Mine is 4H636.... so what does that tell me?
     
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Oct 10, 2006, 05:05 PM
 
Just to throw my bit in, I took my Macbook (white,2.0gHz,) in to the local Apple repair centre on 20th Sept to have the orange plastics replaced. The technican said they would run a soak test on the machine for 4 days to see if it suffered from the random shut down fault that Apple had identified. When asked why, he said that the Macbooks had 2 problems.
1. A cable running past the heatsink which was being damaged by excessive heat.
2.Defective logic boards on certain machines (sorry did'nt ask which ones).
The machine was booked in for 10 days while I was on holiday so it was not an excuse to keep it in longer so have no reason to think it was b/s**t.
The only problem I have now is airport droping connection and slow loading of web pages sometimes...............some of that could be my crappy isp tho......good old Bulldog Broadband !!
     
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Oct 10, 2006, 05:33 PM
 
that sucks... What exactly is the orange plastic? Anywyas if it does continue I will send it in for sure. But right now it has only done it once. I repaired permission and I am about to run cocktail. Hopefully one will help.
     
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Oct 10, 2006, 05:39 PM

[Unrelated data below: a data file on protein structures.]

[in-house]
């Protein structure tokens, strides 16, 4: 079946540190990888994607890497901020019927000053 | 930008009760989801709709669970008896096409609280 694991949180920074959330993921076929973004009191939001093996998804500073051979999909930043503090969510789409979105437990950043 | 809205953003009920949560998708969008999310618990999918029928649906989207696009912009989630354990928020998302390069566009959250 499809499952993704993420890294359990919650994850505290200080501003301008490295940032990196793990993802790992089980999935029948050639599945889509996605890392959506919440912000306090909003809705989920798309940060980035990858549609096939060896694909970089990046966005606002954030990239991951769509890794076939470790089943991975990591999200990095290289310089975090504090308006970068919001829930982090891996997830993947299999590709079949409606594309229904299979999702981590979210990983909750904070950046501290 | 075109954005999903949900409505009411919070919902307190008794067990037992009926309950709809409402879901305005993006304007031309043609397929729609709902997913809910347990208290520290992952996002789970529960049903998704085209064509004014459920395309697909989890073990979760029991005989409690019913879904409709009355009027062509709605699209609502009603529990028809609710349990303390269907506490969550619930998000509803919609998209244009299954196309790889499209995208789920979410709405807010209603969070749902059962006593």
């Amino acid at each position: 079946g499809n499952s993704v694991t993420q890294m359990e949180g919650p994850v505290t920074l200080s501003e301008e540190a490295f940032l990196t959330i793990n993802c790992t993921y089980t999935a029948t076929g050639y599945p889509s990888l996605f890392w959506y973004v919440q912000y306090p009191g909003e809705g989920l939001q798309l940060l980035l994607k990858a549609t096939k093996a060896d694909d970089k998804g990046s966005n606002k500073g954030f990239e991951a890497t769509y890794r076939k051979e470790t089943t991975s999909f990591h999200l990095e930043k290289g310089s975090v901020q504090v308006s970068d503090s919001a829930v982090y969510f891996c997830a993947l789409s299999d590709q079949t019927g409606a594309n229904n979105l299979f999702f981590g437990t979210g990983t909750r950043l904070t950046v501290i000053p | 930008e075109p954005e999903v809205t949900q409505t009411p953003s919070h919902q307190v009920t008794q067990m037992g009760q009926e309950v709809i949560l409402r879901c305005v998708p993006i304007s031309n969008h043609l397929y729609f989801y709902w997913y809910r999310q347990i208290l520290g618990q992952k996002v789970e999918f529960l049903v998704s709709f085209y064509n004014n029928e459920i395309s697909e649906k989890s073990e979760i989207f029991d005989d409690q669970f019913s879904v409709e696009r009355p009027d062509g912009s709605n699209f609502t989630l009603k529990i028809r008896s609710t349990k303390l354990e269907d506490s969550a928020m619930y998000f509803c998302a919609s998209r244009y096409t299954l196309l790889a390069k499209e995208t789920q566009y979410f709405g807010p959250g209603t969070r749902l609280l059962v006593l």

Trackpad and surrounding plastic went an orange colour........another known fault.....all fine now everything is all shiny white !!...........just have to sort out airport??
     
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Oct 10, 2006, 09:01 PM
 
Apple is NOT responsible for the sudden shut-downs. They are the computer's defensive reaction to a series of bad batteries SONY has made this year. Please calm down! I have heard the computers were sent in, but experienced problems later anyway. Well, MacBook is a new type of computer. A part of it is PC and Macintosh combined, so I hear. And...really, SONY is the one to blame. You can't just change the battery and solve the problems, the computer adjusted something b/c of it, I believe, and so it has to be re-adjusted. Alright! Yeah, I'm very displeased that this happened. However, I know what it's like to start new computers and then have some freaking battery company screw up. I hope this makes you a bit more understanding of the problem.
     
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Oct 10, 2006, 09:06 PM
 
Do you think they will recall?
     
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Oct 10, 2006, 11:49 PM
 
Originally Posted by Greenfire
Apple is NOT responsible for the sudden shut-downs. They are the computer's defensive reaction to a series of bad batteries SONY has made this year. Please calm down! I have heard the computers were sent in, but experienced problems later anyway. Well, MacBook is a new type of computer. A part of it is PC and Macintosh combined, so I hear. And...really, SONY is the one to blame. You can't just change the battery and solve the problems, the computer adjusted something b/c of it, I believe, and so it has to be re-adjusted. Alright! Yeah, I'm very displeased that this happened. However, I know what it's like to start new computers and then have some freaking battery company screw up. I hope this makes you a bit more understanding of the problem.